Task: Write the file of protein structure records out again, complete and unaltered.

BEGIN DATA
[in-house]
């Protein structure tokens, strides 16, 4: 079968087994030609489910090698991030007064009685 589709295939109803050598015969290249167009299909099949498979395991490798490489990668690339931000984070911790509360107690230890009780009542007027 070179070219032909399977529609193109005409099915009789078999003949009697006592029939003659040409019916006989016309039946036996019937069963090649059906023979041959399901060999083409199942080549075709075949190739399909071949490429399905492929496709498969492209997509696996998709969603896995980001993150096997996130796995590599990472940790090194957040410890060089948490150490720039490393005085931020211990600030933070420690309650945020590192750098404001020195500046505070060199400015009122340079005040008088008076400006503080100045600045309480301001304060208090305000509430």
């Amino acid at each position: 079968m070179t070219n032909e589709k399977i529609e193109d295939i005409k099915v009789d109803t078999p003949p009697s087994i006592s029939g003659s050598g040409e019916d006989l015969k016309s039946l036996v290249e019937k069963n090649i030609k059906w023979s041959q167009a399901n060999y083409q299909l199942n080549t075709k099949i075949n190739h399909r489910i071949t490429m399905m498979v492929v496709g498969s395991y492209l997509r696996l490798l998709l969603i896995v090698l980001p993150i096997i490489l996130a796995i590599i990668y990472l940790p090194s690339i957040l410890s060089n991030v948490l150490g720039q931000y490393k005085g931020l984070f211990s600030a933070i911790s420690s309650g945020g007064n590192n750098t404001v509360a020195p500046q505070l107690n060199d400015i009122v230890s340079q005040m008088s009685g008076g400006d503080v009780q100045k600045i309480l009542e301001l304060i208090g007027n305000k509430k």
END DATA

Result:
[in-house]
């Protein structure tokens, strides 16, 4: 079968087994030609489910090698991030007064009685 589709295939109803050598015969290249167009299909099949498979395991490798490489990668690339931000984070911790509360107690230890009780009542007027 070179070219032909399977529609193109005409099915009789078999003949009697006592029939003659040409019916006989016309039946036996019937069963090649059906023979041959399901060999083409199942080549075709075949190739399909071949490429399905492929496709498969492209997509696996998709969603896995980001993150096997996130796995590599990472940790090194957040410890060089948490150490720039490393005085931020211990600030933070420690309650945020590192750098404001020195500046505070060199400015009122340079005040008088008076400006503080100045600045309480301001304060208090305000509430």
């Amino acid at each position: 079968m070179t070219n032909e589709k399977i529609e193109d295939i005409k099915v009789d109803t078999p003949p009697s087994i006592s029939g003659s050598g040409e019916d006989l015969k016309s039946l036996v290249e019937k069963n090649i030609k059906w023979s041959q167009a399901n060999y083409q299909l199942n080549t075709k099949i075949n190739h399909r489910i071949t490429m399905m498979v492929v496709g498969s395991y492209l997509r696996l490798l998709l969603i896995v090698l980001p993150i096997i490489l996130a796995i590599i990668y990472l940790p090194s690339i957040l410890s060089n991030v948490l150490g720039q931000y490393k005085g931020l984070f211990s600030a933070i911790s420690s309650g945020g007064n590192n750098t404001v509360a020195p500046q505070l107690n060199d400015i009122v230890s340079q005040m008088s009685g008076g400006d503080v009780q100045k600045i309480l009542e301001l304060i208090g007027n305000k509430k």